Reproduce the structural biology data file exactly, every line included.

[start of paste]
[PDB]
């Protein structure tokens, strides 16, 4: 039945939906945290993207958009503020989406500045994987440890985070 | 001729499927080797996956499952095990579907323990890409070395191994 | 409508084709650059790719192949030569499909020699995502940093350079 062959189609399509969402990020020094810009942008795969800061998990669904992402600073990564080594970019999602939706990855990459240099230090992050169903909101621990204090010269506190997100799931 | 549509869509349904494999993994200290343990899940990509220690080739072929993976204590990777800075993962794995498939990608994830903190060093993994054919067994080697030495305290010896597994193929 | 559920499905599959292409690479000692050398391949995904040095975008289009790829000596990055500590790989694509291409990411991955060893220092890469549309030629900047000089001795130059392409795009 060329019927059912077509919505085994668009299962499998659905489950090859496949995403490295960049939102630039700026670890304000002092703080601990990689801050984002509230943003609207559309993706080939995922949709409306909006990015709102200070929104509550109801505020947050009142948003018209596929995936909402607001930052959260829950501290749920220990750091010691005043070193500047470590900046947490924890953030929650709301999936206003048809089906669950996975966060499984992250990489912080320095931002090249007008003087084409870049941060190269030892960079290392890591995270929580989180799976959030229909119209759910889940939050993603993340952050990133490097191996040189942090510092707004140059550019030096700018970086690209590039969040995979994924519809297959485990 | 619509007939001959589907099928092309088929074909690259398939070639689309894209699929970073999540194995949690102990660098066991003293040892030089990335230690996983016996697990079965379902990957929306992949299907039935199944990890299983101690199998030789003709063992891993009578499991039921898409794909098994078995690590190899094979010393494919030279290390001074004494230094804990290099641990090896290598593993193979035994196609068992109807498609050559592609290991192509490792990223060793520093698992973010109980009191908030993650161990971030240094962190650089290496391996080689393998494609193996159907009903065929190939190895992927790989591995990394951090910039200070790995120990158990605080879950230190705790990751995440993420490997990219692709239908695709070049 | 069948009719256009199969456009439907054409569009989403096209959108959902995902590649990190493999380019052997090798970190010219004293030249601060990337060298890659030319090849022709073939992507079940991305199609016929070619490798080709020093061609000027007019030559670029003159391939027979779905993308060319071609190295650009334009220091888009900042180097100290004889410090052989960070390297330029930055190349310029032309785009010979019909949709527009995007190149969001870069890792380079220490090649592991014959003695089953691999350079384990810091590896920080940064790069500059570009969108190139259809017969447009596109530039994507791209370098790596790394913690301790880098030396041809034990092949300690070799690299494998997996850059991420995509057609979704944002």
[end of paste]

[PDB]
């Protein structure tokens, strides 16, 4: 039945939906945290993207958009503020989406500045994987440890985070 | 001729499927080797996956499952095990579907323990890409070395191994 | 409508084709650059790719192949030569499909020699995502940093350079 062959189609399509969402990020020094810009942008795969800061998990669904992402600073990564080594970019999602939706990855990459240099230090992050169903909101621990204090010269506190997100799931 | 549509869509349904494999993994200290343990899940990509220690080739072929993976204590990777800075993962794995498939990608994830903190060093993994054919067994080697030495305290010896597994193929 | 559920499905599959292409690479000692050398391949995904040095975008289009790829000596990055500590790989694509291409990411991955060893220092890469549309030629900047000089001795130059392409795009 060329019927059912077509919505085994668009299962499998659905489950090859496949995403490295960049939102630039700026670890304000002092703080601990990689801050984002509230943003609207559309993706080939995922949709409306909006990015709102200070929104509550109801505020947050009142948003018209596929995936909402607001930052959260829950501290749920220990750091010691005043070193500047470590900046947490924890953030929650709301999936206003048809089906669950996975966060499984992250990489912080320095931002090249007008003087084409870049941060190269030892960079290392890591995270929580989180799976959030229909119209759910889940939050993603993340952050990133490097191996040189942090510092707004140059550019030096700018970086690209590039969040995979994924519809297959485990 | 619509007939001959589907099928092309088929074909690259398939070639689309894209699929970073999540194995949690102990660098066991003293040892030089990335230690996983016996697990079965379902990957929306992949299907039935199944990890299983101690199998030789003709063992891993009578499991039921898409794909098994078995690590190899094979010393494919030279290390001074004494230094804990290099641990090896290598593993193979035994196609068992109807498609050559592609290991192509490792990223060793520093698992973010109980009191908030993650161990971030240094962190650089290496391996080689393998494609193996159907009903065929190939190895992927790989591995990394951090910039200070790995120990158990605080879950230190705790990751995440993420490997990219692709239908695709070049 | 069948009719256009199969456009439907054409569009989403096209959108959902995902590649990190493999380019052997090798970190010219004293030249601060990337060298890659030319090849022709073939992507079940991305199609016929070619490798080709020093061609000027007019030559670029003159391939027979779905993308060319071609190295650009334009220091888009900042180097100290004889410090052989960070390297330029930055190349310029032309785009010979019909949709527009995007190149969001870069890792380079220490090649592991014959003695089953691999350079384990810091590896920080940064790069500059570009969108190139259809017969447009596109530039994507791209370098790596790394913690301790880098030396041809034990092949300690070799690299494998997996850059991420995509057609979704944002």